Sunset magazine’s iconic headquarters, garden are sold

The dining patio at Sunset magazine.
(Joe Fletcher)

Sunset editor-in-chief Peggy Northrop vividly remembers the first time she walked into the magazine’s iconic offices in Menlo Park. “I thought I’d died and gone to heaven,” she says.

But she’s also a lifelong publishing vet who had seen the financials, so the sale of the property Wednesday came as no shock. “I knew that having this spectacular building like that was a rare privilege that was perhaps unlikely to last, let’s put it that way.”

The seven-acre campus, centered on a ranch-style building designed by famed Mid-Century architect Cliff May, housed a complex including a test kitchen and gardens that helped influence several generations of California home cooking, gardening and decor.

Time Inc., which bought the magazine from longtime owners Lane Publishing in 1990, sold the  property to real estate investment firm Embarcadero Capital Partners only a month after it was first listed. Details of the sale were not disclosed, but the Silicon Valley Business Journal pegged the price as at least $77 million.


In a letter to Sunset employees announcing the sale, Time Inc. said a search was underway for a new location and that the magazine staff would remain in place through the end of 2015. The new location will be somewhere in the Bay Area, according to a Time Inc. spokesperson.

Sunset’s former home editor Dan Gregory wrote on his gorgeously illustrated blog Eye on Design that he could understand the sale, as the site is in the heart of the Silicon Valley, not far from Stanford University and only a few blocks from Facebook, and would surely sell for “surpassing Silicon sums.”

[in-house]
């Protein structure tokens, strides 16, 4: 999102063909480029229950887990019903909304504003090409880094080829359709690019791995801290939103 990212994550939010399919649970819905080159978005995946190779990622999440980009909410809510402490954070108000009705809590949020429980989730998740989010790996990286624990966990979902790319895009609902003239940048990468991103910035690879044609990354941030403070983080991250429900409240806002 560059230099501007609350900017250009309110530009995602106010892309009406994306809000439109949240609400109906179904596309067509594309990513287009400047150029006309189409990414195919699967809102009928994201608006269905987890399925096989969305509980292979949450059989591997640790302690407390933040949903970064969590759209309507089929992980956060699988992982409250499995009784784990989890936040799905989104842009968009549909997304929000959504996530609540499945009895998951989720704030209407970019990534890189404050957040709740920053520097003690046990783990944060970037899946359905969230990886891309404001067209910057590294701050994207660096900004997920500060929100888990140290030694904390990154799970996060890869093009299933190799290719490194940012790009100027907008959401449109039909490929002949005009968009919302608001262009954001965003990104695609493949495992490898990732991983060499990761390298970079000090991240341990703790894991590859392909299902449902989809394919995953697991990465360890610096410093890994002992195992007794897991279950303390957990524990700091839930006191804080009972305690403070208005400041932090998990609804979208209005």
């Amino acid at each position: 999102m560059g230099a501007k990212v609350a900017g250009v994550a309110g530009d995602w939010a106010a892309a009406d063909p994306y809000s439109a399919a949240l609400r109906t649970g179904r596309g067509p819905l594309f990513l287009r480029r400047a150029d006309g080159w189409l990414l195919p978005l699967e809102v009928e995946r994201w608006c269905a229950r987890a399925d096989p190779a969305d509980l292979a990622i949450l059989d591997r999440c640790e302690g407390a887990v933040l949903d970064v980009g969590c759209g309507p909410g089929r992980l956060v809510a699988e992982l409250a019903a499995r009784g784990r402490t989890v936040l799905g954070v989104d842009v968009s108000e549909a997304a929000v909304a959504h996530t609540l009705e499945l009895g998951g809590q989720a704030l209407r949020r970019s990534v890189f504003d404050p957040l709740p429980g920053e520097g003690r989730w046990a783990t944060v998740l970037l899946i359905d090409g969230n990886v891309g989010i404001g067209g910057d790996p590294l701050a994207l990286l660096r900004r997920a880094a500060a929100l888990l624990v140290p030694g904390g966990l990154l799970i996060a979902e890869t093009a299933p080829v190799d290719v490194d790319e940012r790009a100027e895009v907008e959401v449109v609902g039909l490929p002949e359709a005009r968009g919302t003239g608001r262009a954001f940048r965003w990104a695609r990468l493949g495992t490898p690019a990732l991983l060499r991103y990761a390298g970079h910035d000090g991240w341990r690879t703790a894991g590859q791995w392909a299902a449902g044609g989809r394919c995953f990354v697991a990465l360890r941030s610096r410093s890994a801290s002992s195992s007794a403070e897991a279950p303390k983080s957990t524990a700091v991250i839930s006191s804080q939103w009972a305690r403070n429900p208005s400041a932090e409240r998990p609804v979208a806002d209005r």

“But speaking as Sunset‘s former senior home editor who wrote a book about ranch house popularizer Cliff May, the designer of the building, I very much hope that whoever purchases the property understands its significance as an early and influential example of environmental design.”

Northrop insists on looking forward. “The building and the grounds are amazing, there’s no doubt about that, but they are not everything that the magazine is,” she says.


“One of the disadvantages of an iconic building is that it can make you very inward-facing. It was located in Menlo Park at a time when everyone was moving to the suburbs. But right now, the story of the west is people moving back to urban areas. We need to reflect that and clinging to an iconic building could get in the way of that.”

The Sunset headquarters opened in 1951, in a roughly 30,000-square-foot building designed by May and with elaborate natural gardens designed by famed San Francisco designer Thomas Church.

According to Gregory, magazine owner Larry Lane charged May with designing a building that  “must be definitely WESTERN in its general structure and in the material used and in the feeling and atmosphere which it creates. It must give the feeling of belonging to the site. In short, the kind of building that an easterner having read Sunset for a long time and making his first trip to California would expect to see.”

What the next Sunset headquarters will consist of is very much still up in the air.

“Of course we will need a test kitchen -- that goes to the very core to what we are,” Northrop says. “I would hope we would also have our own test garden or at least a relationship with a garden.

“But while it would be lovely to have our own garden, we have relationships already with gardens all over the West -- home gardens, research gardens, there’s no shortage. We’re constantly scouting other people’s gardens and writing about them. The things Sunset has espoused over so many years, now literally taking root all over the West.”

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